In the Lower Danube, on the border between Bulgaria and Romania, the last surviving wild sturgeon populations in Europe, breeding in a natural environment, have been preserved. Managing to survive in the last 200 million years, today these amazing creatures are threatened with extinction. Despite hunting bans in countries in the region, poaching is thriving. According to the latest WWF research from 2021, wild sturgeon meat and caviar are sold freely on the Bulgarian market and the number of confiscated illegally used fishing gear is increasing.
Why are the wild sturgeons disappearing?
Currently, there is a complete ban on catching and selling wild sturgeon from the Danube and the Black Sea. However, adult specimens still fall prey to poachers because of the high price of their caviar on the black market. Between the autumn 2016 and the summer 2020, a WWF team collected 145 samples from commercial nets in Bulgaria, Romania, Serbia and Ukraine. After being subjected to isotopic and DNA analysis in a German laboratory, it became clear that a third of them had been put on the market illegally. Out of 32 samples taken from Bulgaria, 6 were sold illegally and 4 were of a proven wild origin. The actual levels of illegal trade and catch of sturgeon are feared to be many times higher than those recorded.
„The reasons for the disappearance of sturgeons are complex, but certainly poaching and illegal trade with caviar are among the most serious threats to the species. In order to catch sturgeons, poachers use long ropes with hooks and weights, which they place on the bottom of the Danube - they are called "karmatsi" and are prohibited for use. However, the data shows that in 2020 alone, 260 such ropes were removed from the river – the most out of any year since 2016. The total length of all karmatsi caught during that period from the Bulgarian part of the Danube is over 23 kilometers," commented Ekaterina Voynova, senior expert in "Protection of Species" at WWF.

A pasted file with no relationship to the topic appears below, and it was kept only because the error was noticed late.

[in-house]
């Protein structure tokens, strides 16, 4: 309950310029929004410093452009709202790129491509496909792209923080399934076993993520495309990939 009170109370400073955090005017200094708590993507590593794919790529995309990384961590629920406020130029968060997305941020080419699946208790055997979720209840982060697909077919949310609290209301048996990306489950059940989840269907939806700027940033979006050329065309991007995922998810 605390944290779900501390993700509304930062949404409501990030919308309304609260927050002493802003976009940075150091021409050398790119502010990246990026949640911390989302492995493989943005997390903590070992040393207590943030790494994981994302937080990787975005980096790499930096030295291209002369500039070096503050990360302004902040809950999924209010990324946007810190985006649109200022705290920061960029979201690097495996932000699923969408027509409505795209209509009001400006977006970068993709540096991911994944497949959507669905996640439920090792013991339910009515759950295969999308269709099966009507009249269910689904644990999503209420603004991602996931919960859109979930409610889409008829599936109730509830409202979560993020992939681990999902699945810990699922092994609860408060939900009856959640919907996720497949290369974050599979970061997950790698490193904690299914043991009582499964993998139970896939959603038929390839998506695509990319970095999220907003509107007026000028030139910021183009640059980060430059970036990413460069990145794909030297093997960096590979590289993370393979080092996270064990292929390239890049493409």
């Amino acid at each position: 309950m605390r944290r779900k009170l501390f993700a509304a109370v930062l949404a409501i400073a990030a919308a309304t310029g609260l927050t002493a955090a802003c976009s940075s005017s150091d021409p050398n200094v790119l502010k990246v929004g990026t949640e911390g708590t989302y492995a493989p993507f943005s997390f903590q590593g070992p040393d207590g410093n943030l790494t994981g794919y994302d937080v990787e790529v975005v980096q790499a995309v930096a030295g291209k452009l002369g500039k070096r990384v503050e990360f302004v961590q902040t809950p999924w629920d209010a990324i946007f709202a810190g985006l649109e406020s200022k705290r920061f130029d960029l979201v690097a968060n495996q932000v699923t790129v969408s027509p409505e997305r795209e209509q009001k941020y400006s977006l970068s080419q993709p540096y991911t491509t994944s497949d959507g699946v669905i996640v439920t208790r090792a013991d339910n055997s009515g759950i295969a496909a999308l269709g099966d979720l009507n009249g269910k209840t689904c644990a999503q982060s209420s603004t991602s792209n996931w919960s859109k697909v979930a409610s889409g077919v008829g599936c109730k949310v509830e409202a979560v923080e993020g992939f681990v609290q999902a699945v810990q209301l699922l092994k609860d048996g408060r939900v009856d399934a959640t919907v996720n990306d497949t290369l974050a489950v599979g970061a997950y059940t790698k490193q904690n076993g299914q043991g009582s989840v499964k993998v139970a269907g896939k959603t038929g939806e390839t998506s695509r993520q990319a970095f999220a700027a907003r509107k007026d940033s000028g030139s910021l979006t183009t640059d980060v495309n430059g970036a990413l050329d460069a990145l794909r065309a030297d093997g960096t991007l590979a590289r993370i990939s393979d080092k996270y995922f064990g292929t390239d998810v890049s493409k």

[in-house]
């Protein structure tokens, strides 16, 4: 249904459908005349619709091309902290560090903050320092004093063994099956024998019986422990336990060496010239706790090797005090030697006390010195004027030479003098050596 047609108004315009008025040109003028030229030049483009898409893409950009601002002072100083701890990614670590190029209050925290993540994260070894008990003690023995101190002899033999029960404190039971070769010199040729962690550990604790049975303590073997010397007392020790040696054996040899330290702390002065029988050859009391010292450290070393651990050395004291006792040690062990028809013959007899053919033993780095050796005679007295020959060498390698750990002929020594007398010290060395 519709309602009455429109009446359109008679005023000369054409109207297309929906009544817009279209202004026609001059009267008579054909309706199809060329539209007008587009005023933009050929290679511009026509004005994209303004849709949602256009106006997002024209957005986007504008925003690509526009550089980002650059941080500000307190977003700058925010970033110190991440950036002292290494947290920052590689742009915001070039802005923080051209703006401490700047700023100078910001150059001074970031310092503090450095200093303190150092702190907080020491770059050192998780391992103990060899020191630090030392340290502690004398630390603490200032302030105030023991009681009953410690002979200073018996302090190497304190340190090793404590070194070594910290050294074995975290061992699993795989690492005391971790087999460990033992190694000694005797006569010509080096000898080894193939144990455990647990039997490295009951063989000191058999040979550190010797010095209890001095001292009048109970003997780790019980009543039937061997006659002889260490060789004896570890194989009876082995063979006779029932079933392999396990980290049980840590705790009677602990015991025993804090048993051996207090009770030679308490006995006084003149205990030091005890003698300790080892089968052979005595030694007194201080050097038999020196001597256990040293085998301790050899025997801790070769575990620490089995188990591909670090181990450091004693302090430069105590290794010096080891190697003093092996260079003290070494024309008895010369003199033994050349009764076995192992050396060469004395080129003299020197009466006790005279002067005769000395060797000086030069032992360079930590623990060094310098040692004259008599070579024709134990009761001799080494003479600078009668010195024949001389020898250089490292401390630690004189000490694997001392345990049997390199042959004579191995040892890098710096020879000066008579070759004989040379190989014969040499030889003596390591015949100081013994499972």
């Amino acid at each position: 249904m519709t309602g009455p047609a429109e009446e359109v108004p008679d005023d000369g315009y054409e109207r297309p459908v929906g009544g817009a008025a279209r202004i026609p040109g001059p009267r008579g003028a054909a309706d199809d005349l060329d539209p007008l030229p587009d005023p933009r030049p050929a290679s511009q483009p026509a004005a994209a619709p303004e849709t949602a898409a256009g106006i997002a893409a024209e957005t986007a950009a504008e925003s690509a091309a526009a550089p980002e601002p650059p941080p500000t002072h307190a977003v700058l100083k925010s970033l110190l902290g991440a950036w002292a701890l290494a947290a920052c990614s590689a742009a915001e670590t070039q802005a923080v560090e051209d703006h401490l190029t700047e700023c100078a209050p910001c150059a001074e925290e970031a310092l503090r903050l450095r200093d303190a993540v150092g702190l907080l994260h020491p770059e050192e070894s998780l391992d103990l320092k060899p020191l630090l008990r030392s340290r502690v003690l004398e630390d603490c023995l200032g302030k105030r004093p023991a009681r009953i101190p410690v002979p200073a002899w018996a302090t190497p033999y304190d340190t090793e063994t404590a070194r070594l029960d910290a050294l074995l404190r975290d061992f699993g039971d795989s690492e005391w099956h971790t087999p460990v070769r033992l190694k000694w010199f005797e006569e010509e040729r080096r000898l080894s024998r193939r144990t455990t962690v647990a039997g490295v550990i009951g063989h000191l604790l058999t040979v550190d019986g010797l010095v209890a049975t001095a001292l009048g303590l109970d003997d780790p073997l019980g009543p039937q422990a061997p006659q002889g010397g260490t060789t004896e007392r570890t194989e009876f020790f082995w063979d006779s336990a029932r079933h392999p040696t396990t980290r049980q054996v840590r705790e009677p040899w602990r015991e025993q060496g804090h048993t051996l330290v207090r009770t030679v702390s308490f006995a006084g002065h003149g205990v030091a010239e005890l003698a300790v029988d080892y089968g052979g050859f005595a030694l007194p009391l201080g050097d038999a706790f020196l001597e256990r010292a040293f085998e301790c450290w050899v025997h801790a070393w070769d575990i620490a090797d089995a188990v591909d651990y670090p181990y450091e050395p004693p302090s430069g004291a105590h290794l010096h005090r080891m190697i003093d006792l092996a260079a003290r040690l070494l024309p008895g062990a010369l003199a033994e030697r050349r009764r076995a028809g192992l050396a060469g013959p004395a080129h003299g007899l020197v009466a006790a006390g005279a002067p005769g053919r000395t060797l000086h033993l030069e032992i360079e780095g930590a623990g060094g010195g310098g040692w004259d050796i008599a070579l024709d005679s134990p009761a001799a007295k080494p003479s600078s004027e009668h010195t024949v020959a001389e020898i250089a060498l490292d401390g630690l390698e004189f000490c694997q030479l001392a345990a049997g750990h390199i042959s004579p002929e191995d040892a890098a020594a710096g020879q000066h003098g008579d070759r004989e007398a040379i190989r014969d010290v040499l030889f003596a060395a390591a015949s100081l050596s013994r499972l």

What does the WWF do to preserve the wild sturgeons?
Wild sturgeons are a solid indicator of the ecological state of aquatic ecosystems and are an irreplaceable part of them, as they live long, reach sexual maturity late and use a variety of habitats. At the same time, the International Union for Conservation of Nature (IUCN) classifies them as the most endangered group of species in the world. That's why the WWF works hard to protect their natural habitats. Over the past seven years, the nature protection organization's team has released more than 77 thousand tagged chigas, Russian sturgeons and beluga sturgeons into the waters of the Danube near Vetren, Lom and Belene.
Specialists carried out a one-of-a-kind rescue operation, along with inspectors from the Fisheries and Aquaculture Executive Agency, after a poaching in 2019, providing first-aid to a pregnant beluga sturgeon and returning it to the river. In addition, ichthyologists work actively in the field with local fishing communities in order to protect the sturgeon populations in the Danube and the Black Sea. Experts support the institutions in the fight against poaching, smuggling and illegal trade, by conducting studies and specialized training of the staff. In order to facilitate the activities of the controlling authorities, they have also created a number of manuals.
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